William Beutler on Wikipedia

Posts Tagged ‘Reliable sources’

Gene Weingarten Proves Wikipedia Still Needs a Better Way to Deal With Feedback

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on October 3, 2016 at 11:23 am

Wikipedia has two kinds of problems. The first category includes problems it recognizes and realizes how to fix, sometimes through a policy change but more often, in recent years especially, by administrative actions or PR activities led by the Wikimedia Foundation. For example, educators once warned students away from Wikipedia, but now editing Wikipedia is an increasingly common pedagogical tool, for which a great deal of credit is owed to the Wiki Education Foundation.

The second type of problem comprises those issues it cannot or will not fix, for reasons as diverse as the problems themselves. This past week brings us another example, highlighted by a September 29 column in the Washington Post Magazine by Gene Weingarten, titled “Dear Wikipedia: Please change my photo!” This comes more than four years after Philip Roth published “An Open Letter to Wikipedia” online at The New Yorker. In each case, both men found fault with their biographical entries on Wikipedia, and used their access to the mainstream media to call attention to the changes.

The problem we are highlighting is that anyone who is written about in a Wikipedia entry typically has no idea what they can or cannot do if they have a problem with said entry. There is some awareness that editing one’s own biography is fraught with peril—“(One is evidently not allowed to alter one’s own entry.)” Weingarten explains in an aside that is effectively true, technically false, and debatable as a matter of Wikipedia guidelines, so who can blame him—but there is little understanding of what one is supposed to do instead:

I tried asking Wikipedia to change or delete this picture. No answer. So I did what any user can do, and deleted it myself, on seven occasions — which, yes, was in blatant and shameful contravention of all Wikimedia Commons policies blah, blah, blah.

Absent a clear path to offering feedback, Weingarten and Roth did they only thing they could imagine: they tried editing the “encyclopedia anyone can edit”. Oddly enough, this didn’t work. Looking at Weingarten’s edits, it’s not hard to see why his attempts to remove the photo were overturned: more than once he simply deleted the entire infobox. He might have been successful if he’d just removed the actual image link (but then again maybe not) however it stands to reason a middle-aged newspaper humor columnist might not be the most adept with markup languages. In Roth’s case, he asked his biographer to make the changes for him, which were overturned because available news sources contravened Roth’s preferred version.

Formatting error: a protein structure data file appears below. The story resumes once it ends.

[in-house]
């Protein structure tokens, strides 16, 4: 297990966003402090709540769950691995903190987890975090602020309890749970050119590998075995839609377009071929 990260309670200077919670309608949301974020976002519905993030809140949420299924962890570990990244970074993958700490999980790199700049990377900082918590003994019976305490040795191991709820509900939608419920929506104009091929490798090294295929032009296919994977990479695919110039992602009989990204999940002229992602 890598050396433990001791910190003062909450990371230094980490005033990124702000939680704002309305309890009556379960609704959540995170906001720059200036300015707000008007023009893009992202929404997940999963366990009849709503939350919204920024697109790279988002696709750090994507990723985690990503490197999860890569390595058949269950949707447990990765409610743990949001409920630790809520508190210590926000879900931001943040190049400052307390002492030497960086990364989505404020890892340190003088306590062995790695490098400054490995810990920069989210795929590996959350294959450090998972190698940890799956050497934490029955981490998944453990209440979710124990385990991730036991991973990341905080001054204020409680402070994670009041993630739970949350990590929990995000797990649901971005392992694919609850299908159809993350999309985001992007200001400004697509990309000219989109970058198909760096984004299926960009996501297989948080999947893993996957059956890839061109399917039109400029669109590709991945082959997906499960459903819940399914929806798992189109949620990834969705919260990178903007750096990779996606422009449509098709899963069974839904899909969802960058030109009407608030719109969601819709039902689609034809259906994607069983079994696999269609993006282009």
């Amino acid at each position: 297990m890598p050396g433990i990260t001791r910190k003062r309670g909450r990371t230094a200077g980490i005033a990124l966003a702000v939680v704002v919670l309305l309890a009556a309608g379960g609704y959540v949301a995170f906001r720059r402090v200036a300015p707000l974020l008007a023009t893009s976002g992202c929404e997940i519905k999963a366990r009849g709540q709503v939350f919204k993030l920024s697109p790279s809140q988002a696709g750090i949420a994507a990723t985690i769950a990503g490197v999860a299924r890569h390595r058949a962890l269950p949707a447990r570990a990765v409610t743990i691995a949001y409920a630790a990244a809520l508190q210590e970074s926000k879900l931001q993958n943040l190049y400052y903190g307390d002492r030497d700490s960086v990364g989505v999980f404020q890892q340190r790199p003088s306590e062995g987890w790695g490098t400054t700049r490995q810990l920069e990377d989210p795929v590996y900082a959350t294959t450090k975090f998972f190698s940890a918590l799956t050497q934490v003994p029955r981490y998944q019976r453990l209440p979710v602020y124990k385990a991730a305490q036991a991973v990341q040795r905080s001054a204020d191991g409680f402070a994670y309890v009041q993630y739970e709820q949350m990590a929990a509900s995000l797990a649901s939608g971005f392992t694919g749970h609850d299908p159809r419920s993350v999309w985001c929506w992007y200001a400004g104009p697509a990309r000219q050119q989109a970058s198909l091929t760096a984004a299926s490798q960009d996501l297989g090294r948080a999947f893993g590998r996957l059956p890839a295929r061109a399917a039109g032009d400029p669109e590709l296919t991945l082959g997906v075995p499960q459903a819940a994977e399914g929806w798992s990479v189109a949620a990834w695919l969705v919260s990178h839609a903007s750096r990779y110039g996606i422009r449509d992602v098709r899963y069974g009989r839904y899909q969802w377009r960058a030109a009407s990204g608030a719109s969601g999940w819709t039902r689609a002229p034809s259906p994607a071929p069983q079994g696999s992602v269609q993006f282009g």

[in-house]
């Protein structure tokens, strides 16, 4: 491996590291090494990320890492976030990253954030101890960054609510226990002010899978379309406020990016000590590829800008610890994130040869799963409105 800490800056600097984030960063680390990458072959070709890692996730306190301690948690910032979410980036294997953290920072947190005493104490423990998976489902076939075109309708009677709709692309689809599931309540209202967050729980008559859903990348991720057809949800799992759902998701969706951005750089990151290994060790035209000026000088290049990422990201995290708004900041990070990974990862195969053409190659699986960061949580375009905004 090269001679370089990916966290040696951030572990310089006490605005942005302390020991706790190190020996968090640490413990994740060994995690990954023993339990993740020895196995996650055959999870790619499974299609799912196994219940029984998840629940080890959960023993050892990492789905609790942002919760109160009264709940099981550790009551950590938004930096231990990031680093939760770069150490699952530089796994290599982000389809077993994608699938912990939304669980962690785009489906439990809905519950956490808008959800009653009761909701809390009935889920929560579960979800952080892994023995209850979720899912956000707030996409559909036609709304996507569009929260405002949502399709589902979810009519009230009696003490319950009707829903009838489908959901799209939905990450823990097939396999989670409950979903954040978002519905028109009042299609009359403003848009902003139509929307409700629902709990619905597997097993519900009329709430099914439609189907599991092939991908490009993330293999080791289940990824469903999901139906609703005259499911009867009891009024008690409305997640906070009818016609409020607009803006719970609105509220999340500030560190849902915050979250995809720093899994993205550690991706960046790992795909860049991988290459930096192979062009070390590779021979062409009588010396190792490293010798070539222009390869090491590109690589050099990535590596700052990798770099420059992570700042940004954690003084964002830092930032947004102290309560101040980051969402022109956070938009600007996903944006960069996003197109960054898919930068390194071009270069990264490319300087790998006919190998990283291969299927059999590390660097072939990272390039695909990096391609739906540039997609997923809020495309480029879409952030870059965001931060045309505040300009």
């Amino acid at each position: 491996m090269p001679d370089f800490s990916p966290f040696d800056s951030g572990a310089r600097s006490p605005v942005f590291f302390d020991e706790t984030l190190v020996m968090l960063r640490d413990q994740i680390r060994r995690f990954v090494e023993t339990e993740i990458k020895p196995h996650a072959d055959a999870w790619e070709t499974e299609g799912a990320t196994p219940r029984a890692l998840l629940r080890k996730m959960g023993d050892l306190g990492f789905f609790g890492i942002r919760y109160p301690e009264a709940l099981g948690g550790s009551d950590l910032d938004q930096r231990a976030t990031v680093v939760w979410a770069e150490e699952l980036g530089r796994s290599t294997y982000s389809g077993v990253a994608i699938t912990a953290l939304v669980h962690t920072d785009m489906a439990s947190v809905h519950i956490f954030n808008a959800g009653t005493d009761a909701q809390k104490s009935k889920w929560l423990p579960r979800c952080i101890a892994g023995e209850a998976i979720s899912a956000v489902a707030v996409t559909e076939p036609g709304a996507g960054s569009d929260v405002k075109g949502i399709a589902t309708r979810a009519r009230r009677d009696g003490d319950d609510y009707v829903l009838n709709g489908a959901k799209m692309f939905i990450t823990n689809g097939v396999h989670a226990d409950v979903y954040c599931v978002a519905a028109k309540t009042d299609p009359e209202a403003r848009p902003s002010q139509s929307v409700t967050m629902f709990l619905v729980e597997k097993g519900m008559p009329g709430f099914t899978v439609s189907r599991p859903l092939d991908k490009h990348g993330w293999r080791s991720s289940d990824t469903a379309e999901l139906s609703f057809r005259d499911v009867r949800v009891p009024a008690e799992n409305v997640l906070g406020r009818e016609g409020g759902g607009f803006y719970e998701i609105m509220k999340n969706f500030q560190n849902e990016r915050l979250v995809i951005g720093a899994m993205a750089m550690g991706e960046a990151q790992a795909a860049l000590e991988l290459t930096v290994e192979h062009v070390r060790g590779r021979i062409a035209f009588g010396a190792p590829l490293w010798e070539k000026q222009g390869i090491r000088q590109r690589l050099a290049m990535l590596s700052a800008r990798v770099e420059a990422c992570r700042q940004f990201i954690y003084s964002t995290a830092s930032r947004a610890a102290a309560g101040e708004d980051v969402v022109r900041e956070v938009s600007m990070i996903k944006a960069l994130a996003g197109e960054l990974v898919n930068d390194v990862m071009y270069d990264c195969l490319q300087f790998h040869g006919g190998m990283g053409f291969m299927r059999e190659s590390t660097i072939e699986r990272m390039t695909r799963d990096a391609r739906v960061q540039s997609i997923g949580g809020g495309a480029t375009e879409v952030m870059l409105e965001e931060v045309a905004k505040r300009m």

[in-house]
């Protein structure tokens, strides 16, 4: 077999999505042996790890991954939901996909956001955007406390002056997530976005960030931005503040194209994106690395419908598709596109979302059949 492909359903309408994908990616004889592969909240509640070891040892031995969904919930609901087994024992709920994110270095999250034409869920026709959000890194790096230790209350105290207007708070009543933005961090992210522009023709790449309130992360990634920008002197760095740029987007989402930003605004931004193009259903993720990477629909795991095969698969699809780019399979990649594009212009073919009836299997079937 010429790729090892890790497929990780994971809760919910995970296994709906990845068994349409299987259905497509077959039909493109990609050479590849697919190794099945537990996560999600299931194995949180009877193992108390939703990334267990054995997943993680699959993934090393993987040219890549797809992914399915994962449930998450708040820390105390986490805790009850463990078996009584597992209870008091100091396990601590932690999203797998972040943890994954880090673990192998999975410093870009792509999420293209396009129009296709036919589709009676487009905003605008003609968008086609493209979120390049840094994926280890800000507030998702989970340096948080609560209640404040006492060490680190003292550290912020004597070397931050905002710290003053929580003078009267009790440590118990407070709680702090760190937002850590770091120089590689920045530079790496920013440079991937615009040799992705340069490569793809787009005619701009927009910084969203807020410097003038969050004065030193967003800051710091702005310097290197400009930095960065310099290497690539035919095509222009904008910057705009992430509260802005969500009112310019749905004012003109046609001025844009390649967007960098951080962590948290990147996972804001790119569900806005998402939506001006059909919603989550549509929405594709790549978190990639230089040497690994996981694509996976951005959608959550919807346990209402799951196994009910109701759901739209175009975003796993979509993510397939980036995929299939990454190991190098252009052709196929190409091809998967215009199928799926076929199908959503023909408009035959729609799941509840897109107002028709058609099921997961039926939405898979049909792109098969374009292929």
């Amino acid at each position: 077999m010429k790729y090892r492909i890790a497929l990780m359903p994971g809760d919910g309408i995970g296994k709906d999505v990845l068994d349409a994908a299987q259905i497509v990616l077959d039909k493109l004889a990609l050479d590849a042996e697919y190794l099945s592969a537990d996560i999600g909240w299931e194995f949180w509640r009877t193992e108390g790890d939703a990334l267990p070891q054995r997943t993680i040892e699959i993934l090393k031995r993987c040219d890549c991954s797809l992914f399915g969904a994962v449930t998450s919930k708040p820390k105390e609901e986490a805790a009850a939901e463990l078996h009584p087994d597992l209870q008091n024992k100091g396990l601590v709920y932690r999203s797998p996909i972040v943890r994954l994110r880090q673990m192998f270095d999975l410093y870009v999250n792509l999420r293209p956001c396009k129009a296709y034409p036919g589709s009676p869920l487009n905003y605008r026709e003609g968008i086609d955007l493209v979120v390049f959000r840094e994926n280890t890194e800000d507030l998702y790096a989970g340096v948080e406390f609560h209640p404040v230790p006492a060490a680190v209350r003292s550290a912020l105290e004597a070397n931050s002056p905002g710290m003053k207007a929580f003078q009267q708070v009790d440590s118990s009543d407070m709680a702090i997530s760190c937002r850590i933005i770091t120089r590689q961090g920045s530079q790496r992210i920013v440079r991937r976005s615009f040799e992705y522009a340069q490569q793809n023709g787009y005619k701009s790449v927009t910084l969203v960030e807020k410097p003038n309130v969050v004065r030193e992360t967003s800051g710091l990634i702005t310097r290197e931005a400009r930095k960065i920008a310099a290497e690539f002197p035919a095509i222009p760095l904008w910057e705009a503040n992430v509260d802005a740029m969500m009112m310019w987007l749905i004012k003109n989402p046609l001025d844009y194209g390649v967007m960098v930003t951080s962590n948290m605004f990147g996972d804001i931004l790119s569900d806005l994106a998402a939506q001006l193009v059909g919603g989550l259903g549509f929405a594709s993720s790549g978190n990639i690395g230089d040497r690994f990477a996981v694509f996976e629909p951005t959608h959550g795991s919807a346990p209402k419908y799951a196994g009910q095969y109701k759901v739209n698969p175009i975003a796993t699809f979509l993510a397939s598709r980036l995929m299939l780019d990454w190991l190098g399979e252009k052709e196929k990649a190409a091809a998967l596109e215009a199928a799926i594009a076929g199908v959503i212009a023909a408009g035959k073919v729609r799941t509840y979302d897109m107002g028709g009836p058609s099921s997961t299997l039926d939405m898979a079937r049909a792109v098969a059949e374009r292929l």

New photo for Gene Weingarten's photo, via Simona Combi on Flickr. Whether it's actually an improvement is a matter on which reasonable people can disagree.

New photo for Gene Weingarten’s photo, via Simona Combi on Flickr. Whether it’s actually an improvement is a matter on which reasonable people can disagree.

When editing Wikipedia didn’t work, each finally turned their media access to their benefit, and this time they got results. Within hours of Weingarten’s article becoming available, Wikipedia editors gathered on the discussion page of his biography to determine what could or should be done about his plight. Meanwhile on Twitter, longtime Wikipedia contributor (and DC-based journalism professor) Andrew Lih engaged Weingarten in a conversation, trying to get a better photo for him, and explaining why his Washington Post headshot could not be used. Soon, another photo satisfying Wikipedia’s arcane image use policies was identified and added to the article, although it doesn’t seem Weingarten isn’t especially happy with it, either. Lih had previously invited Weingarten out to lunch and a quick photo shoot, and it sounds like this may still happen.